I'm working on a project now in which a particular role is restricted to a single text format. I was surprised to find that (even when a role is restricted to a single text format) the 'About text formats' link still shows.
There are many different ways to include assets in Drupal 8, and there were probably just as many or more ways in Drupal 7, but the recommended method in Drupal 8 is to use your theme's
theme.libraries.yml file. I'm going to explain a method that I have been using to include css and js libraries and how we get them into version control. This is the best method, for our use case(s), that I have discovered so far, but I'm sure there are many other ways and I would be very excited to hear anyone's opinions or suggestions.
At the university that I currently work at, one of the Webteam's responsibilities is managing the content of many of the sites we develop and maintain. This can sometimes turn into a huge time sink since requests are constantly streaming in. We have a student worker that can handle most of these tasks, but there are occasionally content tasks that require a better understanding of Drupal or are simply a waste of her time.
I ran into a recent surprise while working with some content editors on an academic catalog website. I sat down with them to walk through some issues they experienced with speciic content editing tasks. To my surprise, when they went into the Edit view, ex. /node/1/edit, the university theme was still being used instead of the admin theme (I think I was using Seven or Admininal). I was pretty sure that I clicked the checkbox to use the admin theme on content editing pages on the Admin > Appearance page. Let me paste a screenshot below.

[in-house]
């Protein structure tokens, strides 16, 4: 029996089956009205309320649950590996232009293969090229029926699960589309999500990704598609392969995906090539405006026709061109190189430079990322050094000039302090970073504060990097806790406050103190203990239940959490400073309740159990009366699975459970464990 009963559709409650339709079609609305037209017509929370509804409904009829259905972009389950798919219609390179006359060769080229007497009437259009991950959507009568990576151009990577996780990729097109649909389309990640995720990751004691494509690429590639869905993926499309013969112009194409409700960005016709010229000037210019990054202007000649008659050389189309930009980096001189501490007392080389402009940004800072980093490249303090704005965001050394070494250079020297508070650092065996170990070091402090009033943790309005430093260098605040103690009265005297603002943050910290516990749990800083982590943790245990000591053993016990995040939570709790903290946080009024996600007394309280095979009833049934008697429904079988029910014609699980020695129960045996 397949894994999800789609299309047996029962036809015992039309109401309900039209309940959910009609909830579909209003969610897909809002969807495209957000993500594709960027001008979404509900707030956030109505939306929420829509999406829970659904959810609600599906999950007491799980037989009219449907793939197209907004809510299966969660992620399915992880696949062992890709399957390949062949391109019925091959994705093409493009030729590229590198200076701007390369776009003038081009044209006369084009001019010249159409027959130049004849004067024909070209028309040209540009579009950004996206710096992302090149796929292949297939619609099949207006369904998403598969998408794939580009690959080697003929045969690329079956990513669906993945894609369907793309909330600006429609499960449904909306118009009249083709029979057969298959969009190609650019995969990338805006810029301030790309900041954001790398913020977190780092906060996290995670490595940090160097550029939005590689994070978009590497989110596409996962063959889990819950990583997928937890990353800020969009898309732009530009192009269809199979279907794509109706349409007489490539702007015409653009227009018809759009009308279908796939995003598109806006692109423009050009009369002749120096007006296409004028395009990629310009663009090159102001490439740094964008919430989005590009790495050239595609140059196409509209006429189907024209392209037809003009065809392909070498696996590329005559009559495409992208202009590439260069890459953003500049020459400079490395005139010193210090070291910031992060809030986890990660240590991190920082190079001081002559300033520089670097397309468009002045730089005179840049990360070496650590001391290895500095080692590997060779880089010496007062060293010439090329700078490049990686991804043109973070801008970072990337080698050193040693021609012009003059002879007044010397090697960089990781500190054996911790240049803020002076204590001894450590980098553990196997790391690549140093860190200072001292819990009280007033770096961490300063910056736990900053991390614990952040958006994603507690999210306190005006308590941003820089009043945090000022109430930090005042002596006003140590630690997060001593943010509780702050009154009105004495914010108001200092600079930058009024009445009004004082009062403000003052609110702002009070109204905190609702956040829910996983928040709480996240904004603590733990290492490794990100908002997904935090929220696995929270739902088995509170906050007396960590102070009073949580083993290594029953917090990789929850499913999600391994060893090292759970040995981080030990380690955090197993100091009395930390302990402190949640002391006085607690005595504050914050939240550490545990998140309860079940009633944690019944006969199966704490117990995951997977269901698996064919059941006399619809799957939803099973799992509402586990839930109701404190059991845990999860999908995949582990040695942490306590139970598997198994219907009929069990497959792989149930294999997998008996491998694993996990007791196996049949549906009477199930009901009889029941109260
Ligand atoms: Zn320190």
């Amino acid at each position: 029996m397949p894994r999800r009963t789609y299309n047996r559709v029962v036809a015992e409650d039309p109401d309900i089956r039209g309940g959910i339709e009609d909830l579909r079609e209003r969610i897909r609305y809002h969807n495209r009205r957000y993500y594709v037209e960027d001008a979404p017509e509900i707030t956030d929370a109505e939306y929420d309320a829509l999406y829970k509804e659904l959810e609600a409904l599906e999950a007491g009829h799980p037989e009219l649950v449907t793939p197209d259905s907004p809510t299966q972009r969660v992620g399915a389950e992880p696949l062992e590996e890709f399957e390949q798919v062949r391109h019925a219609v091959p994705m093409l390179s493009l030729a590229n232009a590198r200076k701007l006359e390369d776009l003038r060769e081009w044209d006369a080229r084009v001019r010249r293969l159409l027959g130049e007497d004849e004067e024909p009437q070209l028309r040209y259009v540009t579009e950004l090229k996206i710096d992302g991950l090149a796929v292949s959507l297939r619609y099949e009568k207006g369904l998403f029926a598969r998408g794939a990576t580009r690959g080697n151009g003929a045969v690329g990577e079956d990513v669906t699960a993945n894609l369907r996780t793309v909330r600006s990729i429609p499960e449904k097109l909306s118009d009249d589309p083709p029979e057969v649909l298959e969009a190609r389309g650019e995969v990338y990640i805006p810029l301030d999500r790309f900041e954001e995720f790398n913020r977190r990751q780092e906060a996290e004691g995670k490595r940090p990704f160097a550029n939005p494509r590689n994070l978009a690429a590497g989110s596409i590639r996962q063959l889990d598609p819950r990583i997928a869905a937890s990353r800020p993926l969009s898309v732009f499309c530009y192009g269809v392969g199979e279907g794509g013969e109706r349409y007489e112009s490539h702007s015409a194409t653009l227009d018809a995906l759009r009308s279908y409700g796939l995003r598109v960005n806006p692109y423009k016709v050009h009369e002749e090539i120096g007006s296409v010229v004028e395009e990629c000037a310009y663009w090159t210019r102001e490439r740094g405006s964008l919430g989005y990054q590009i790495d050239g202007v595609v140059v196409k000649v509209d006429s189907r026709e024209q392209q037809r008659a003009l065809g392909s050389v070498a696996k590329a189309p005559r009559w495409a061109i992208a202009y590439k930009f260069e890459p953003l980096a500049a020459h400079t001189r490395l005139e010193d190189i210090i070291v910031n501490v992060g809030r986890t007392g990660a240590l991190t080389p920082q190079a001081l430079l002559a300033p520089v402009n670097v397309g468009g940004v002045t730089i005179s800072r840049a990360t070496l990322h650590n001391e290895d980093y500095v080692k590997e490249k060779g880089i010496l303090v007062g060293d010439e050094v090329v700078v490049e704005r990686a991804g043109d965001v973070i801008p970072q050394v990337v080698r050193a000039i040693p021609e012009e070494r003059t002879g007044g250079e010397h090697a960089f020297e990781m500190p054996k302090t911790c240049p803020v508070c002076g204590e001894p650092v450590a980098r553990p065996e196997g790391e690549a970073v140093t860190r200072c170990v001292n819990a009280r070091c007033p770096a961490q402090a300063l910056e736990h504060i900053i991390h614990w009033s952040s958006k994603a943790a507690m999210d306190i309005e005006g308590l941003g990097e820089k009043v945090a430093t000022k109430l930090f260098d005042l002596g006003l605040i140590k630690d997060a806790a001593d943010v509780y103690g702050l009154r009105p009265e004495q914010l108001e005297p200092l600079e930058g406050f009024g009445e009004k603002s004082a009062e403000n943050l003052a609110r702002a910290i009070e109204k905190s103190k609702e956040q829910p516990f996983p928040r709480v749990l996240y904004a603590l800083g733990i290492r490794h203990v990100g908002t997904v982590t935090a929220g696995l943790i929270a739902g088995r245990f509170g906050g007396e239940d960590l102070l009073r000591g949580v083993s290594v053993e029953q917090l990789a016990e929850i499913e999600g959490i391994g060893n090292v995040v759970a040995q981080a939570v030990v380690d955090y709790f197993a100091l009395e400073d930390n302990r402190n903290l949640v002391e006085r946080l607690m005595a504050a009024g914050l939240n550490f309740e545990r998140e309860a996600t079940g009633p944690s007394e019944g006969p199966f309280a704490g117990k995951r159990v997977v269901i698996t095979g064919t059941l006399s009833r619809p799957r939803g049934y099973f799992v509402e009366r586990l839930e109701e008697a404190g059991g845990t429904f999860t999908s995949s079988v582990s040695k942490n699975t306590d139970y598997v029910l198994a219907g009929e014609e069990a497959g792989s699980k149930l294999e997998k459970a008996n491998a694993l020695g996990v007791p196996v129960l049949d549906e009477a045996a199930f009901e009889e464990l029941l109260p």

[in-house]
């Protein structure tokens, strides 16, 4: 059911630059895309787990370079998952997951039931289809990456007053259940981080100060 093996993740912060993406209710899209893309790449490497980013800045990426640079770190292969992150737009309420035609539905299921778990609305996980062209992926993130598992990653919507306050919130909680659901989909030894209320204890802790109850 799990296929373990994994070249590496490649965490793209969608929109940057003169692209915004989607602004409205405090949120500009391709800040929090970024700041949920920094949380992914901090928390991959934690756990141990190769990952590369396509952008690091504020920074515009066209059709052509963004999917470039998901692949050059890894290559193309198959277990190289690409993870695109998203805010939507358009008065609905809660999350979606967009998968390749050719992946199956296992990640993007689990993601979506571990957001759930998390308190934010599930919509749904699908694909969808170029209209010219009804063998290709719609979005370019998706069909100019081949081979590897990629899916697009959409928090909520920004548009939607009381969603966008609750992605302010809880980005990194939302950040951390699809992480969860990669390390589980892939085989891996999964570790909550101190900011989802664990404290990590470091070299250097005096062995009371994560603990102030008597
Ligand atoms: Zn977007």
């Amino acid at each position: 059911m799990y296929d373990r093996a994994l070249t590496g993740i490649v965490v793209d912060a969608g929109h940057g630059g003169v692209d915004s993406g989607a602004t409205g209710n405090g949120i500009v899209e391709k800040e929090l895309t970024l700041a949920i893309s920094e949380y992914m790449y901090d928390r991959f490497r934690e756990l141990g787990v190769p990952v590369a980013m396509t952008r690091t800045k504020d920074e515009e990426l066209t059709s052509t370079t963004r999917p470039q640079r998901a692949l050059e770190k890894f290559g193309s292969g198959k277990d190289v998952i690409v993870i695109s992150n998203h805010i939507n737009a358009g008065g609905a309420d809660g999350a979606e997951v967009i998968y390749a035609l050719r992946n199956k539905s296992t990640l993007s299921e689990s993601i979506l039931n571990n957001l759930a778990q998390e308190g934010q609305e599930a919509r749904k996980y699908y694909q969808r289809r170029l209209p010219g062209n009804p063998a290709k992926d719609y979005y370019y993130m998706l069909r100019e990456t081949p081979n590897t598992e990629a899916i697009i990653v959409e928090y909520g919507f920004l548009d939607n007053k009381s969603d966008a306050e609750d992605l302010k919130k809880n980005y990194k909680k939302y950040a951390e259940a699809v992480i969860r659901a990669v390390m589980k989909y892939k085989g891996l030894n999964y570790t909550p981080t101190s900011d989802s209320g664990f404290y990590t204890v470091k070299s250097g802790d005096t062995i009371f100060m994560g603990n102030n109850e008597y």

Features allows you to bundle entities, and their configurations, into a feature module that is written to code. So, what is so great about that? Can't you accomplish the same functionality by building out your views, content types, etc. through the Drupal admin UI. Yes, you can, but all of the entities and configuration will be saved in the database, as opposed to in code. Saving your entities and configuration to code is an immense benefit, if not necessary, for Drupal sites that are deployed across multiple environments, and even more if there are multiple developers working on the site.
I first published this blog to jordanpagewhite.github.io around January 10, 2016. I started this blog for a lot of reasons, but some of the main reasons are (in no particular order):
I am developing a Drupal 8 site right to manage scholarships and scholarship applications at the university. I wanted to add a bunch of custom fields to User and group them with the
field_group module, but
field_group generated an error that caused White Screen of Death (WSOD) upon adding a field group. I reported the error to the module maintainer, but he seemed to denounce the possibility that it generated an error in his response to me.